The German legend of Faust had already been explored through many artistic channels before filmmaker F.W. Murnau (Nosferatu) made his classic silent film version of the story in 1926. In the early 17th century, Englishman Christopher Marlowe published his book, The Tragical History of Doctor Faustus. By the early 19th century, the first part of Johann Wolfgang von Goethe’s Faust was originally published. By 1846, French composer Hector Berlioz’s La damnation de Faust, based on Goethe’s work, had debuted. Then would come Mahler’s sprawling Symphony No. 8 “Symphony of a Thousand” for orchestra and Chorus, the second half of which would take Goethe’s Faust as its text, first performed in 1910. The legend itself owes much to biblical sources – a demon named Mephisto makes a wager with God that he can corrupt the soul of the good Dr. Faust. Anyone with a modicum of familiarity with the bible can see not just the familiarity with this and the fable of Job, but also, to a lesser extent, the point at which Satan tries to tempt Jesus and corrupt him, enticing him with all the kingdoms of men.
So when Murnau was ready to make his now masterpiece, it was not only already well known, but he had some very big footsteps to follow. He wouldn’t disappoint. Like his uncredited adaptation of Bram Stoker’s Dracula, the horror classic Nosferatu, Murnau’s Faust would be another dazzling visual display, a composition of light and shadow, pushing the limits of the current abilities of visual effects of the time.
The story he would use was a combination of Marlowe and Goethe’s take on the old German legend, working with screenwriter Hans Kyser, and favoring the tone of Marlowe’s horror. Mephisto (Emil Jannings) wagers with an angel (Werner Fuetterer)that he can corrupt the soul of the kindly old professor Faust. Hedging his bet, Mephisto unleashes a plague on Faust’s village and when the elderly doctor cannot find a cure to save the lives of his fellow townsfolk he curses god and turns to Mephisto, AKA Satan for help, reluctantly selling his soul for a cure and a return to youth, but just for one day. Once he gets a taste of his newfound youth, however, and uses Mephisto’s aid to steal a young woman away from her wedding feast, Faust finally agrees to extend the deal eternally, losing his soul forever. It is something he will come to regret when he begins to grow weary of his endless youth and returns home to fall in love with the beautiful Gretchen (Camilla Horn), only to realise that his corrupted soul, courtesy of Mephisto, will ruin her.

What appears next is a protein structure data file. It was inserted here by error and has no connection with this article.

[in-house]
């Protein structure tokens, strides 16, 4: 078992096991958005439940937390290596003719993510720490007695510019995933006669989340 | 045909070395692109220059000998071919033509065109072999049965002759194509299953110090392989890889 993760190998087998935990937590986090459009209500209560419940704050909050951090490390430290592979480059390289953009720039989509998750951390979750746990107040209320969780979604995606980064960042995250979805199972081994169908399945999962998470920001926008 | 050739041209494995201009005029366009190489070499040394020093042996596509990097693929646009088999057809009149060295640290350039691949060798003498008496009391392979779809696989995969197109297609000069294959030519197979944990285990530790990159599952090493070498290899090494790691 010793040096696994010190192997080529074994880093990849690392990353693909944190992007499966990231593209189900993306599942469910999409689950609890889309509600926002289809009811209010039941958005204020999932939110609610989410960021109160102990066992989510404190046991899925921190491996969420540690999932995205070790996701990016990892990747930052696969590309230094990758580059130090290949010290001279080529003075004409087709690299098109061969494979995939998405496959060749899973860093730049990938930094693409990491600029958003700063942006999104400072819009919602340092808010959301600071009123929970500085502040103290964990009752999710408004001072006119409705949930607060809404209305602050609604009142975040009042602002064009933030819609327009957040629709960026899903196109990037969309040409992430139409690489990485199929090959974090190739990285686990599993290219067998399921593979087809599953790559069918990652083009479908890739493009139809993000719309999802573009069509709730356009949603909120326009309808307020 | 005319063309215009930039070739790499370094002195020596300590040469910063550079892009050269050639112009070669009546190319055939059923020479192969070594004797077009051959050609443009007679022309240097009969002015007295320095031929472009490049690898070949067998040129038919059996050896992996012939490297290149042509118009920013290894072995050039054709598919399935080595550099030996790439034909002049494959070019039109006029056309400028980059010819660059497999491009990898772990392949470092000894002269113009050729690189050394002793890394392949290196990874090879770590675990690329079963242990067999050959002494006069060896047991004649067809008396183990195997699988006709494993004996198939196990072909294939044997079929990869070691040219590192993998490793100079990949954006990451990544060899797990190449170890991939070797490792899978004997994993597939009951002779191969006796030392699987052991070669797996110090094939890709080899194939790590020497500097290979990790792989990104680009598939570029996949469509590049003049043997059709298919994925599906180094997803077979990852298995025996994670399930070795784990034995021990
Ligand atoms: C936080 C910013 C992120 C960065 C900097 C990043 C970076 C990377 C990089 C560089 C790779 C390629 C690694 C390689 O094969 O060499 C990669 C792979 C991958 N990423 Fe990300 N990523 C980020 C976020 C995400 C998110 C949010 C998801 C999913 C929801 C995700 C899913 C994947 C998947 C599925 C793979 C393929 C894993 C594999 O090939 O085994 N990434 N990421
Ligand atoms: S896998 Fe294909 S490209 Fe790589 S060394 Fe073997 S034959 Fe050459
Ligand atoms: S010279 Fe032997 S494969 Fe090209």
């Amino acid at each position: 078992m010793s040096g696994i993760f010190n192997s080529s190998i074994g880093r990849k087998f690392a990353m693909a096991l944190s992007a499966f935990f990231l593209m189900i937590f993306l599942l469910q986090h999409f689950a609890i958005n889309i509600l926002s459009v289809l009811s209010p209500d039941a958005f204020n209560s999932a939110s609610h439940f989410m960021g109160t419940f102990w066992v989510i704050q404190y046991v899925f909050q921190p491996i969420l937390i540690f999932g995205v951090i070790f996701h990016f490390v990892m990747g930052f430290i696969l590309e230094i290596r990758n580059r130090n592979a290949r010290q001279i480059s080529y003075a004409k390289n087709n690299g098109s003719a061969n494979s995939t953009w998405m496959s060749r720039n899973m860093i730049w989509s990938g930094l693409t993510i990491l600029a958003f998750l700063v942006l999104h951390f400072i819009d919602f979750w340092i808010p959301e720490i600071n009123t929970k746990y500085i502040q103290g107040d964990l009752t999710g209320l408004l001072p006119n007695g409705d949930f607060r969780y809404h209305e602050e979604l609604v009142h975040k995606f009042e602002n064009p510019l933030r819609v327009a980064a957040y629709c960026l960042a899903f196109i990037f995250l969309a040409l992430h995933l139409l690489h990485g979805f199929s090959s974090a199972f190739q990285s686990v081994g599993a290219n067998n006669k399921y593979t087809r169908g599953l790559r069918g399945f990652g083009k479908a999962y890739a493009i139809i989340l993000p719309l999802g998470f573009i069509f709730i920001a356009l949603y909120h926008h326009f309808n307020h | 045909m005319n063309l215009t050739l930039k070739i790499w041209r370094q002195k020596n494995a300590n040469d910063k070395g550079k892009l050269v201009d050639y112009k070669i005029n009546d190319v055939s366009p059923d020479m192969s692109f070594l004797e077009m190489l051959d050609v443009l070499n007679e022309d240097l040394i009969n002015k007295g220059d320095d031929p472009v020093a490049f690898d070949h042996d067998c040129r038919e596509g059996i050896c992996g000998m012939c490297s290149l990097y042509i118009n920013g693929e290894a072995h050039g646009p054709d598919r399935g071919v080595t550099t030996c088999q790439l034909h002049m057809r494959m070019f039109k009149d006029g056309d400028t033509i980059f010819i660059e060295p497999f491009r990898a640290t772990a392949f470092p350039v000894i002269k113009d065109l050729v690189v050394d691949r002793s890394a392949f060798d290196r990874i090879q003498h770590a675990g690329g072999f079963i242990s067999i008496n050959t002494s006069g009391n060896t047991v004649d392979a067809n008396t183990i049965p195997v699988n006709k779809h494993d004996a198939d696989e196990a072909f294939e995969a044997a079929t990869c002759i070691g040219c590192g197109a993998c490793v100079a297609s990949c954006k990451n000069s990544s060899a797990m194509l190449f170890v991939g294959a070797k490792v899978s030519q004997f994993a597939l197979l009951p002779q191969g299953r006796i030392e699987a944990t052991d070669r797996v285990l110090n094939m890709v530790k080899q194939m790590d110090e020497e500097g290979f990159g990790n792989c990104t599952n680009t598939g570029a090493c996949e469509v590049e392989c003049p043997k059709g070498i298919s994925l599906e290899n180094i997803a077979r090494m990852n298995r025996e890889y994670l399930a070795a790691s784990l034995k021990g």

Murnau’s Faust is entrancing, truly a cutting edge film visually, one that reaches the level of such early silent classic such as Metropolis or his own Nosferatu in its innovative use of visual effects. This is what makes the film both haunting and, to this day, the definitive cinematic version of Faust.
True to the period, there was an export version of the film that, for many years, was the only one that was available for viewing. Masters of Cinema has made that version available on this disc as well (see below in the Supplemental Materials section). There are many differences, but I won’t go into all of them here. There’s an excellent comparison featurette (see below again) and also information on this is in the included booklet. I will mention, however, that most of the time, there was a second camera set up right next to the primary camera. This second camera would capture as closely as possible the takes and those would be used for export. Sometimes some of the rejected cuts from the primary camera negative would be used for the export cuts as well. The export version of Faust is more loosely framed also, owing to less attention being paid to camera setup and editing for those versions.
Given the age and provenance of Murnau’s Faust, it’s a miracle that this AVC 1080p Blu-ray transfer delivered by the Masters of Cinema series looks as good as it does. Of course, there are the unavoidable scratches and the image definitely has some murkiness, but generally speaking, Faust looks good for a film 12-years shy of the century mark.
Each of the differing accompanying musical scores are provided in LPCM 2.0 Stere (48kHz/24-bit). There is a Timothy Brock orchestral score, a Stan Ambrose harp score, and a Javier Pérez de Azpeitia piano score. Of the three, my preference goes to the Brock full orchestral score because it conjures up memories of the tone poems of Strauss or perhaps even Berlioz’s mammoth operatic La damnation de Faust. The piano score from Azpeitia would be my second choice as it also effectively conveys the imagery of the film. Ambrose’s harp score, however, seems like a mood piece wholly removed from the action on screen and I just could not accept it as the film’s ‘score’, even as it was a rather lovely piece of music. All three were recorded beautifully, but the harp score was the least dynamic of the three and most forward sounding.
- Commentary – Features film critics David Ehrenstein and Bill Krohn
- The Export Version
- The Language of Shadows (1.33:1; 1080i/60; 00:52:58)
- Tony Rayns on Faust (1.33:1; 1080p/24; 00:39:24)
- Version Comparison (1080p/24; 00:26:46)
- 40-page booklet with an essay by Peter Spooner, writing on the film by Éric Rohmer, and rare archival imagery
The Definitive Word
The Masters of Cinema series offers up another F.W. Murnau silent masterpiece with three lovely musical scores in a pleasing 1080p transfer. Faust is a visual masterpiece that was ahead of its time and still stands as the signature cinematic statement of this old German legend.